Paola Velez left Food & Wine’s Classic in Aspen celebratory weekend and went right home and slept off that long flight. She eventually found sustancence in garlic noodles from Balo Kitchen, inside Annandale’s The Block.
With her signature perfectly round black glasses and red lip, Velez has become just as known in front of the camera as in front of the oven. She grew up in the Dominican Republic and Manhattan, and sought out the best in the world of desserts, working as a sous chef under chocolatier Jacques Torres and then moving to Washington, DC as Christina Tosi expanded her Milkbar empire.
By 2020, the acclaim was piling up. She was named a finalist in the James Beard Foundation Rising Star Award (the organization never named winners that year) and earned “Pastry Chef of the Year” awards from both Esquire Magazine and the Restaurant Association of Metropolitan Washington.
But it was her activism during the pandemic that turned Velez into one to watch. The 30-year-old co-created Doña Dona, a Latin American popup to benefit the restaurant industry’s undocumented workforce through Ayuda DC. She also co-founded Bakers Against Racism, a worldwide bake sale—raising $2 million—supporting Black communities globally.
Velez emailed us days after returning from the celebration of her induction into the 2021 class of Best New Chef. Here, she reflects on how to change the restaurant industry and how she stays true to herself.
Congratulations on your newest accolade. What’s the biggest takeaway from your time in Aspen with fellow Best New Chefs?
I was reminded of how important and necessary community is. The chefs who are part of the 2020 and 2021 classes are amazing human beings, and I’m grateful to be in community with them.
How can the restaurant industry be a source of good for the world?
I think there’s a lot of new chefs that don’t want to continue in the toxic traditions that our industry was built off of.
The industry has to stop glorifying “the bro chefs and the girl bosses” and truly start focusing on those who maintain good relationships with their communities (staff, local neighborhoods/city, etc.) and those who support, give, and sustain, regardless of who is watching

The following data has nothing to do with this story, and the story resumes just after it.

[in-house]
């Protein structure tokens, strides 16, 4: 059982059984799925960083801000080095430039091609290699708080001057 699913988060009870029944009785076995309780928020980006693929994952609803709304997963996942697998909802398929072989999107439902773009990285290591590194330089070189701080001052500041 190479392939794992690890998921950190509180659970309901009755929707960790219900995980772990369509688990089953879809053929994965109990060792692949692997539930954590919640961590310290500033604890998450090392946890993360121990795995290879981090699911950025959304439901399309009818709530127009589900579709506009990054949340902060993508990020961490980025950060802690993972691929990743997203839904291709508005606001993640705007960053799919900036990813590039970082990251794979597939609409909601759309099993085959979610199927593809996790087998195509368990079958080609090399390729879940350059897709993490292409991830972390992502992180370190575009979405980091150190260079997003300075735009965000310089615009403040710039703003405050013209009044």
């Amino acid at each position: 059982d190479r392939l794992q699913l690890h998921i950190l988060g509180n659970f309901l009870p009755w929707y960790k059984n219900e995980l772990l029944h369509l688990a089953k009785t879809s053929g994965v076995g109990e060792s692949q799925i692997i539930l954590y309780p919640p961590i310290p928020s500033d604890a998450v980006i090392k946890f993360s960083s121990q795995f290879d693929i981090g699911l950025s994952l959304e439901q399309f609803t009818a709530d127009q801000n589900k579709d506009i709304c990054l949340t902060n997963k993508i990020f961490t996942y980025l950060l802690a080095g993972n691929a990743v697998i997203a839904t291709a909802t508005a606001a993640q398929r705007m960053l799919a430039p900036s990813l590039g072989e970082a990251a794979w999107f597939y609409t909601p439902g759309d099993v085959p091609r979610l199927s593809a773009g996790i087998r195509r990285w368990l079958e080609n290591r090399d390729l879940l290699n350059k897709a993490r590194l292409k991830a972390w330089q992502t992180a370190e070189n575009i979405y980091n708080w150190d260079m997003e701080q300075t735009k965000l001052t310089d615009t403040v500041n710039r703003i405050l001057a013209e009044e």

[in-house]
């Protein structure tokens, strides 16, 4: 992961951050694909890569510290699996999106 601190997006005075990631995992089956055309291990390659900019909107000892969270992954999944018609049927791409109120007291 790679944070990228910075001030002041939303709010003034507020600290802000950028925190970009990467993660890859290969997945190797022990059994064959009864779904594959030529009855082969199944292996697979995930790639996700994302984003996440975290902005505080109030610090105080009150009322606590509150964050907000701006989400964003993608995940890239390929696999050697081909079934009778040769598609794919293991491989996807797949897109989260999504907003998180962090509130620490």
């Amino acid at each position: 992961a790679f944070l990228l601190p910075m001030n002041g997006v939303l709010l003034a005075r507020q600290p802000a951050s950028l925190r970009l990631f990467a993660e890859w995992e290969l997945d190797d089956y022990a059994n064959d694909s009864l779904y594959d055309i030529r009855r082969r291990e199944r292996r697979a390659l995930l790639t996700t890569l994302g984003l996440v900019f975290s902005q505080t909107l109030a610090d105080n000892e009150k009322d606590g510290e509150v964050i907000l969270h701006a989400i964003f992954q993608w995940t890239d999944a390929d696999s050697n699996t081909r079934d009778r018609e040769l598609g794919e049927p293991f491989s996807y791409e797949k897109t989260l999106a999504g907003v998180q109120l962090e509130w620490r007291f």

How do you take care of yourself?
Oh my! I don’t really, I’ve been going a million miles per minute. But every now and then I get away to relax with my husband. There’s no greater joy than to put my away message on and hop in the car or on a plane to visit some friends and family or visit a new city.
As you come into this national attention, what scares you? What makes you feel brave?
Well, to be completely honest, it’s not exactly new to me, so I can’t exactly pinpoint a transition point. It’s been more of a steady crescendo dating back to maybe 2018 or so. I’m super grateful for the awards and recognition, but at the end of the day, that’s not what motivates me. In the midst of it all, it’s important for me to smell the roses and accept the flowers, but not lose sight of who I am and my core values. What does it matter if I gain all the fame in the universe if I have no one left to share it with?
How has your style evolved along with you finding your voice?
With fashion and clothing, I used to be very cautious about sharing publicly the pieces that I purchased or collected because I was self conscious of how others might judge me for the things I worked hard and saved up for. After a while, I just got over it and now I just wear and post whatever makes me happy.
Food wise, I always felt like I had to do the most, make the most, be there before the trend went off. But as I’ve found my voice in the culinary world, I’ve learned that what’s right for me is what I now focus on. Not on the food trends, or what critics like, or what’s trendy on TikTock, but what resonates with me and my life experiences. That’s what I cook, that’s what I eat, and that’s what I’m posting. And that’s what ultimately makes me the happiest.
DC is lucky to have two representatives on Food & Wine’s 2021 Best New Chefs in America. Talk to us about Angel Barreto.
That man is a friend to my husband and I. He is kind and always mindful of my well being. I don’t typically go hang out with a lot of chefs, but if Angel is there I know I’m in good company. I was so elated when I found out he was in my class of Best New Chefs. I hope that the world recognizes his talents, he deserves it.